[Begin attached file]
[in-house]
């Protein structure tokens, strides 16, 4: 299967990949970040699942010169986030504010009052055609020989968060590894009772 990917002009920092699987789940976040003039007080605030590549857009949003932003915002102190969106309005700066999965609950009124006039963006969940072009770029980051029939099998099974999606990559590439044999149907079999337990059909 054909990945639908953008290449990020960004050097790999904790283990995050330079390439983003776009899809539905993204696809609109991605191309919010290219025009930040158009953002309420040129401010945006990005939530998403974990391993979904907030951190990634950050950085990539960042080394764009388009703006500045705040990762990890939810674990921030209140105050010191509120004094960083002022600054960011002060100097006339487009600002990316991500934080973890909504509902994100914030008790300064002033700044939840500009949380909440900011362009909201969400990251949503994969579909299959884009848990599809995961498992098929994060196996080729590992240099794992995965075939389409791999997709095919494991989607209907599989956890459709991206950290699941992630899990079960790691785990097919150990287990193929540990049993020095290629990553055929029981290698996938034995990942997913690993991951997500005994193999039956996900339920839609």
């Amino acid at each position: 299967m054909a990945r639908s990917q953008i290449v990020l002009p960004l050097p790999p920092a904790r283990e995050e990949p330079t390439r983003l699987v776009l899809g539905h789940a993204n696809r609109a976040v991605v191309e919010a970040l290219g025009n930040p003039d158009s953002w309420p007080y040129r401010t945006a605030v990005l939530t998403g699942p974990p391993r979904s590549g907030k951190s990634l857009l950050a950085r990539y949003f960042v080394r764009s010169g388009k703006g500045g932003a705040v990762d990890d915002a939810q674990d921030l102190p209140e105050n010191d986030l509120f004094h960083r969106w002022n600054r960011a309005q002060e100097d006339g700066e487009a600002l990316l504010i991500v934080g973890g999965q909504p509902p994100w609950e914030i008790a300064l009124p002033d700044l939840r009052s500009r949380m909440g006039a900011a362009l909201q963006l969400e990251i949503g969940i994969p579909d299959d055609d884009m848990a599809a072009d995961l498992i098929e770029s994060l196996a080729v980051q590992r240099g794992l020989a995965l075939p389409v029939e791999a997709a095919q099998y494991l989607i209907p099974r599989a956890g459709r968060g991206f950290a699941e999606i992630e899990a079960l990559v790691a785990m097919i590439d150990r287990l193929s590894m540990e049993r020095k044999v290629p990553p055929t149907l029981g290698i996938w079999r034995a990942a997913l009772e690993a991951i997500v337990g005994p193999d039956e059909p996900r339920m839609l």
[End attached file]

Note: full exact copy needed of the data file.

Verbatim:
[in-house]
């Protein structure tokens, strides 16, 4: 299967990949970040699942010169986030504010009052055609020989968060590894009772 990917002009920092699987789940976040003039007080605030590549857009949003932003915002102190969106309005700066999965609950009124006039963006969940072009770029980051029939099998099974999606990559590439044999149907079999337990059909 054909990945639908953008290449990020960004050097790999904790283990995050330079390439983003776009899809539905993204696809609109991605191309919010290219025009930040158009953002309420040129401010945006990005939530998403974990391993979904907030951190990634950050950085990539960042080394764009388009703006500045705040990762990890939810674990921030209140105050010191509120004094960083002022600054960011002060100097006339487009600002990316991500934080973890909504509902994100914030008790300064002033700044939840500009949380909440900011362009909201969400990251949503994969579909299959884009848990599809995961498992098929994060196996080729590992240099794992995965075939389409791999997709095919494991989607209907599989956890459709991206950290699941992630899990079960790691785990097919150990287990193929540990049993020095290629990553055929029981290698996938034995990942997913690993991951997500005994193999039956996900339920839609």
């Amino acid at each position: 299967m054909a990945r639908s990917q953008i290449v990020l002009p960004l050097p790999p920092a904790r283990e995050e990949p330079t390439r983003l699987v776009l899809g539905h789940a993204n696809r609109a976040v991605v191309e919010a970040l290219g025009n930040p003039d158009s953002w309420p007080y040129r401010t945006a605030v990005l939530t998403g699942p974990p391993r979904s590549g907030k951190s990634l857009l950050a950085r990539y949003f960042v080394r764009s010169g388009k703006g500045g932003a705040v990762d990890d915002a939810q674990d921030l102190p209140e105050n010191d986030l509120f004094h960083r969106w002022n600054r960011a309005q002060e100097d006339g700066e487009a600002l990316l504010i991500v934080g973890g999965q909504p509902p994100w609950e914030i008790a300064l009124p002033d700044l939840r009052s500009r949380m909440g006039a900011a362009l909201q963006l969400e990251i949503g969940i994969p579909d299959d055609d884009m848990a599809a072009d995961l498992i098929e770029s994060l196996a080729v980051q590992r240099g794992l020989a995965l075939p389409v029939e791999a997709a095919q099998y494991l989607i209907p099974r599989a956890g459709r968060g991206f950290a699941e999606i992630e899990a079960l990559v790691a785990m097919i590439d150990r287990l193929s590894m540990e049993r020095k044999v290629p990553p055929t149907l029981g290698i996938w079999r034995a990942a997913l009772e690993a991951i997500v337990g005994p193999d039956e059909p996900r339920m839609l």